Sophie Goldstein’s “The Good Wife”
There are many new rising stars that get to sparkle amid the well know cartoonists. One such talent is Sophie Goldstein. Her work is placed right before Craig Thompson’s. The connection between the two is the focus on the female main character. In Goldstein’s “The Good Wife,” we view a woman who denies herself well beyond her limits in order to please her husband. That story gives way to Thompson’s “70 Nights of Pleasure,” an excerpt from “Habibi.”
Craig Thompson’s “70 Nights of Pleasure,” excerpt from “Habibi”
Again, we have a woman pushing her limits to satisfy one man. The artwork, and the narrative structure, for each of these pieces is quite different. Goldstein’s style is basic. Thompson’s style is ornate. However, both present confident, mature work. That’s saying a lot since Thompson is a seasoned veteran and Goldstein is a recent graduate from the Center for Cartoon Studies.
If you’re looking for a cut-to-the-chase short list on the best comics in America, then this 400-page trade paperback is your book. There are 30 works featured here and they are all gems. This book is in full color. “The Best American Comics 2013” is published by Houghton Mifflin Harcourt and is available here.
It is an honor to get to interview master cartoonist Jeff Smith, creator of the landmark comics series, “Bone.” There are many subjects to cover with such a giant in comics. For this interview, we focus on the recent release of the collected hardcover edition of his sci-fi noir work, “RASL,” (reviewed here) and his role as guest editor of the just released “The Best American Comics 2013,” anthology (reviewed here).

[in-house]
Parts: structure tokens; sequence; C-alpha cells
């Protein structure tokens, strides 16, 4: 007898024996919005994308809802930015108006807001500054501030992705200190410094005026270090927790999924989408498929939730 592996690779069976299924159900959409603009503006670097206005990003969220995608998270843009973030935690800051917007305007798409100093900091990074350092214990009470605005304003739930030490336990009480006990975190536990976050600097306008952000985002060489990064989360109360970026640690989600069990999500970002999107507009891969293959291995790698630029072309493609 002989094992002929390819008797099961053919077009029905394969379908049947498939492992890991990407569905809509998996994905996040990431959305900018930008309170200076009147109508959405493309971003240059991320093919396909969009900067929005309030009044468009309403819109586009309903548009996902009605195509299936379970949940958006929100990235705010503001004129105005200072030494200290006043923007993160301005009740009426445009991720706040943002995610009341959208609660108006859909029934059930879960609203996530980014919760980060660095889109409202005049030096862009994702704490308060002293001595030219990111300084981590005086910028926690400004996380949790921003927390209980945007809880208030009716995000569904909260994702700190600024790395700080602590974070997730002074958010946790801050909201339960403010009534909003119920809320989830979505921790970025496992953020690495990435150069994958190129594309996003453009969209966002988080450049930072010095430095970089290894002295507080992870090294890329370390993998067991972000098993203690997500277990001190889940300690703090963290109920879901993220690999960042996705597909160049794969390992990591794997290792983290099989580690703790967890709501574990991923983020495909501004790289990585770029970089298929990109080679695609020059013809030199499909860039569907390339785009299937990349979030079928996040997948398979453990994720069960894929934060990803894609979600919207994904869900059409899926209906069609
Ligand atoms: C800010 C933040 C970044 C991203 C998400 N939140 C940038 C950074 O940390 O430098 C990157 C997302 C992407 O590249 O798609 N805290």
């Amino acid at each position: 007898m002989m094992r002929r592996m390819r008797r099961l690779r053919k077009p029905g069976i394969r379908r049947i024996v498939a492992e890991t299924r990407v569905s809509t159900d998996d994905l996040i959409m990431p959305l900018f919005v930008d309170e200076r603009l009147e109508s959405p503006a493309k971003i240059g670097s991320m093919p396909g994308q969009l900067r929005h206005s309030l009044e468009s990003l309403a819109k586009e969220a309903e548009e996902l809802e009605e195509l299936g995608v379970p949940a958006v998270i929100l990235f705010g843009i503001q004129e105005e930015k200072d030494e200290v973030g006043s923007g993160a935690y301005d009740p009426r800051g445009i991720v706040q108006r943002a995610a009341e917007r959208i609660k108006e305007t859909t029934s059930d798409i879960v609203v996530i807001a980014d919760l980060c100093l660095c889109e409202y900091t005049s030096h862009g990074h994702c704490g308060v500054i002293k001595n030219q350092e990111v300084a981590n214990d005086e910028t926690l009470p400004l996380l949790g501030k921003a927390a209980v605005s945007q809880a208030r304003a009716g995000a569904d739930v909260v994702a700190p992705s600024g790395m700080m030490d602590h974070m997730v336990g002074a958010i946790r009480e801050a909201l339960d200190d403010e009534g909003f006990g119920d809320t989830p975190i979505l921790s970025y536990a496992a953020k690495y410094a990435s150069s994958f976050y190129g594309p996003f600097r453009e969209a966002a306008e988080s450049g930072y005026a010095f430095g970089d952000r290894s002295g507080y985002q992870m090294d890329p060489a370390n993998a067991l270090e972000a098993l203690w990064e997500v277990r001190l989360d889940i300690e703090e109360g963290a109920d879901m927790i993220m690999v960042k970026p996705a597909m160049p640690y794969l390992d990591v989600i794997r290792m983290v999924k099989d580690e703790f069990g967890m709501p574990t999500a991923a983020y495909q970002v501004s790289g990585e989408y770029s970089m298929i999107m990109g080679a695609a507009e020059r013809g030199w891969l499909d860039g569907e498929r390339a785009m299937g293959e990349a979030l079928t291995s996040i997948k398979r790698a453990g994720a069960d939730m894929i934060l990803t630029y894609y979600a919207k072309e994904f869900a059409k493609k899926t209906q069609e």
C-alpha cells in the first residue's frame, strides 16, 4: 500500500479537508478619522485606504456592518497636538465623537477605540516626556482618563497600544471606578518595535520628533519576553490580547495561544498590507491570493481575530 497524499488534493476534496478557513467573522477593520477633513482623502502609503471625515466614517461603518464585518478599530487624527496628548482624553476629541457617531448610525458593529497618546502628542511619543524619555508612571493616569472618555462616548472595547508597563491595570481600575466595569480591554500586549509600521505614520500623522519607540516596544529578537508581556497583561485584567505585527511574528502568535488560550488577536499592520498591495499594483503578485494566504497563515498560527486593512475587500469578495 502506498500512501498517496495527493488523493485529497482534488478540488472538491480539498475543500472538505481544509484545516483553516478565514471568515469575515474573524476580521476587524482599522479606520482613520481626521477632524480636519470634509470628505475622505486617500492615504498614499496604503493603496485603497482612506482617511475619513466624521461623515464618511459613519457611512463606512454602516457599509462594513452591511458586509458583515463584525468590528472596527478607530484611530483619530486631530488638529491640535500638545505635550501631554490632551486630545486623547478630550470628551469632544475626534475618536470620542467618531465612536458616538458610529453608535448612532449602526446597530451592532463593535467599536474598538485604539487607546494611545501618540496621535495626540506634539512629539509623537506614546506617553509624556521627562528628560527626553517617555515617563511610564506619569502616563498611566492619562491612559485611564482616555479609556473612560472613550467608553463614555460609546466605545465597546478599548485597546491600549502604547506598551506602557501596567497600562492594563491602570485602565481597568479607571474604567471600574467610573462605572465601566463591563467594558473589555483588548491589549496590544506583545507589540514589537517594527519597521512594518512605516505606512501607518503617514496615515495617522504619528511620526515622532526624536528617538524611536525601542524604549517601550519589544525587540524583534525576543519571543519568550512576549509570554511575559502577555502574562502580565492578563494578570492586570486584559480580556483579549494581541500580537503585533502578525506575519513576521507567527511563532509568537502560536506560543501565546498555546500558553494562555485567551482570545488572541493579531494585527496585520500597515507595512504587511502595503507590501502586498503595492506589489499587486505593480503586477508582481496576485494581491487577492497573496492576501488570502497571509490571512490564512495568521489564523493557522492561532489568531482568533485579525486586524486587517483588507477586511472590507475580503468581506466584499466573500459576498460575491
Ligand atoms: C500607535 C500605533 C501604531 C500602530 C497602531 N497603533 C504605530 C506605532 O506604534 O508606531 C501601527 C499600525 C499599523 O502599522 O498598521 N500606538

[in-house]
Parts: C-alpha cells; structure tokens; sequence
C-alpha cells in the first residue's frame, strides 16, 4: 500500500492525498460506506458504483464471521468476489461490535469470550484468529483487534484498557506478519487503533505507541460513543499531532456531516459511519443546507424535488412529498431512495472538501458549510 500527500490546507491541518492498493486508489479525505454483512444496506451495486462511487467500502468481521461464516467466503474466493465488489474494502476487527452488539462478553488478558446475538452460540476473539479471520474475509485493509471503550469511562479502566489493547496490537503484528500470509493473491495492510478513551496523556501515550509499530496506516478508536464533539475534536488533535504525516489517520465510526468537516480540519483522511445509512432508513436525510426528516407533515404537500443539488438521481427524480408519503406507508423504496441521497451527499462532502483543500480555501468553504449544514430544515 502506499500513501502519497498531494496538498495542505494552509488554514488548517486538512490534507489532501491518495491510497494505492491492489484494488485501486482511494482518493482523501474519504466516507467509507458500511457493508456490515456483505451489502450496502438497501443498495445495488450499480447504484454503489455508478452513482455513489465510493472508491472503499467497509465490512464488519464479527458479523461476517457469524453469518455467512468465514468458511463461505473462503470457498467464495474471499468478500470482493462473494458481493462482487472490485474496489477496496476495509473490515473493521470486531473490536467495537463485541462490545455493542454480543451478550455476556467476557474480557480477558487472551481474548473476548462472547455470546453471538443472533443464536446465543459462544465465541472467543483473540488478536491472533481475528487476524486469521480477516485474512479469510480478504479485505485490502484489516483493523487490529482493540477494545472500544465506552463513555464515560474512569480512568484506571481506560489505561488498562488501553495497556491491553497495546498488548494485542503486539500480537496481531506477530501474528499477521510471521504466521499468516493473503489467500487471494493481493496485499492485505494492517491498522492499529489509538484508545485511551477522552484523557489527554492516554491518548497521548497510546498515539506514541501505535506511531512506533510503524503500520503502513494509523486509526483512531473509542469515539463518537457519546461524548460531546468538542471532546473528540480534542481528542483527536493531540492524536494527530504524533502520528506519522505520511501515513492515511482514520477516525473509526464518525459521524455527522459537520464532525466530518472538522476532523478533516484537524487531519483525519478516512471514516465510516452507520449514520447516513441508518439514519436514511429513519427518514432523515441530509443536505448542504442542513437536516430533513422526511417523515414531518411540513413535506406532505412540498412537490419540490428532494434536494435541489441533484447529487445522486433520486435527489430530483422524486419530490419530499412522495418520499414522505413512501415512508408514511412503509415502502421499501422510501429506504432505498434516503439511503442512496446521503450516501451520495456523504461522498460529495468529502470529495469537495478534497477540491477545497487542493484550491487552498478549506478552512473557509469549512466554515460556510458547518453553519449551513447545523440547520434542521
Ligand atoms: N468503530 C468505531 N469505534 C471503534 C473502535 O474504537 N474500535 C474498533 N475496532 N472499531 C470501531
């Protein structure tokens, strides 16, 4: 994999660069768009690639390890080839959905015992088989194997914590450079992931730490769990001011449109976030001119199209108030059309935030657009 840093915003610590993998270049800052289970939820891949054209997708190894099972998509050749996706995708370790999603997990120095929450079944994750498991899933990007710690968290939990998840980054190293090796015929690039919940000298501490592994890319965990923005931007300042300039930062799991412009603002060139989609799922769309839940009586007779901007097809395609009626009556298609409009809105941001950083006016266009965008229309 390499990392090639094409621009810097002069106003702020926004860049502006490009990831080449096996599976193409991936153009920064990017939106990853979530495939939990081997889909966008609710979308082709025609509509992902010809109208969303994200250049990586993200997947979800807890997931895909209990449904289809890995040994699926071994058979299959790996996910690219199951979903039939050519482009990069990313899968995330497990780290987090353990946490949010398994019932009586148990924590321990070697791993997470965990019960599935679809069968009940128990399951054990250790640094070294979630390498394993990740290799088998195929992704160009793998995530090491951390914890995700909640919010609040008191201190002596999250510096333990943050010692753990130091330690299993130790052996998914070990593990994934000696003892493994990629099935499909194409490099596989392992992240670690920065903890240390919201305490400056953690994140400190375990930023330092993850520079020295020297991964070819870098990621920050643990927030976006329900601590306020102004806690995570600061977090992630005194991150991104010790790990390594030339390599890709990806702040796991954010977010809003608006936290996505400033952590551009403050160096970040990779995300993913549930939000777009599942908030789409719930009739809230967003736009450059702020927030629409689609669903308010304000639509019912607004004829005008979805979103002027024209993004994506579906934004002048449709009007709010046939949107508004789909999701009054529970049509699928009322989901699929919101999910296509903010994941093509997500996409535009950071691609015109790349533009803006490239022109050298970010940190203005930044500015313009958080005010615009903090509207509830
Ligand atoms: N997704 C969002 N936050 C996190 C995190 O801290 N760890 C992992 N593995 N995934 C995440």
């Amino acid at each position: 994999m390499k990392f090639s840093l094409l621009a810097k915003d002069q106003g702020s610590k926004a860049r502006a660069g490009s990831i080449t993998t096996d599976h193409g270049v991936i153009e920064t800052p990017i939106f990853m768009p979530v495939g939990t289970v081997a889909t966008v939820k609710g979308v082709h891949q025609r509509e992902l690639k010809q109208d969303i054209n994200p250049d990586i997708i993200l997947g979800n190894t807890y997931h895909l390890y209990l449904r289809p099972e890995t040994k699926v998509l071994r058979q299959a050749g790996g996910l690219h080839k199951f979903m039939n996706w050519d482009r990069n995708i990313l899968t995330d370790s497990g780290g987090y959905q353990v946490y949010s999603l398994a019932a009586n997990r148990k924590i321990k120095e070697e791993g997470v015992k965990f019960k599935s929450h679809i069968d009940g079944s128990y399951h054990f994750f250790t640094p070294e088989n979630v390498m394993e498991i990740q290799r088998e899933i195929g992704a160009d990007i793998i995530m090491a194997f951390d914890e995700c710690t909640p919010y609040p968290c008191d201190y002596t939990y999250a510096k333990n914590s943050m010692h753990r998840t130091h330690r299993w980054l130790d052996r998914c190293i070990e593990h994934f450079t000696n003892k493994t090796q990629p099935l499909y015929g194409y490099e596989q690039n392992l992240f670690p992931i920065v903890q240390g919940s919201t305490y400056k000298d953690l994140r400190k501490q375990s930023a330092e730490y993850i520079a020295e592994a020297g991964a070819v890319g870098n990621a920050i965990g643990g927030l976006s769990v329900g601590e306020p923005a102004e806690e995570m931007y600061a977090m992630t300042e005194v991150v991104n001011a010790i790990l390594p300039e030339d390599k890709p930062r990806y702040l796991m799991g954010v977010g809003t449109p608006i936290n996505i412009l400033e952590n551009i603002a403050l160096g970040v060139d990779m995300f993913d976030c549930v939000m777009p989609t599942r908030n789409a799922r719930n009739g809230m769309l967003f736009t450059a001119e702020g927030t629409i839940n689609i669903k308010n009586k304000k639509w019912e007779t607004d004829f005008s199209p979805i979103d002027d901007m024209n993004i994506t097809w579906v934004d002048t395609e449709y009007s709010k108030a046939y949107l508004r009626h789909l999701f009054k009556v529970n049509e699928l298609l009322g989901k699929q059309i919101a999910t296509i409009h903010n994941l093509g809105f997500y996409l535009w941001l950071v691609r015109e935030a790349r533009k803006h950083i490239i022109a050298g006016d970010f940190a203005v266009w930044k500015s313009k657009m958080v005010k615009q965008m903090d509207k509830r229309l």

In this interview, we get down to what matters most, those things that cause a spark in childhood and lead the way for a lifetime. The spark I am thinking of is when a 9-year-old Jeff was quite impressed by a animated feature he saw on TV, “The Pogo Special Birthday Special.” Already, the title of such a show hints at something offbeat. It was the only time that Walt Kelly’s “Pogo” was to be animated and that was by yet another legend, Chuck Jones. The very next day, Jeff received a collection of “Pogo” comics from a classmate. That got Jeff to thinking and set him on his life’s path.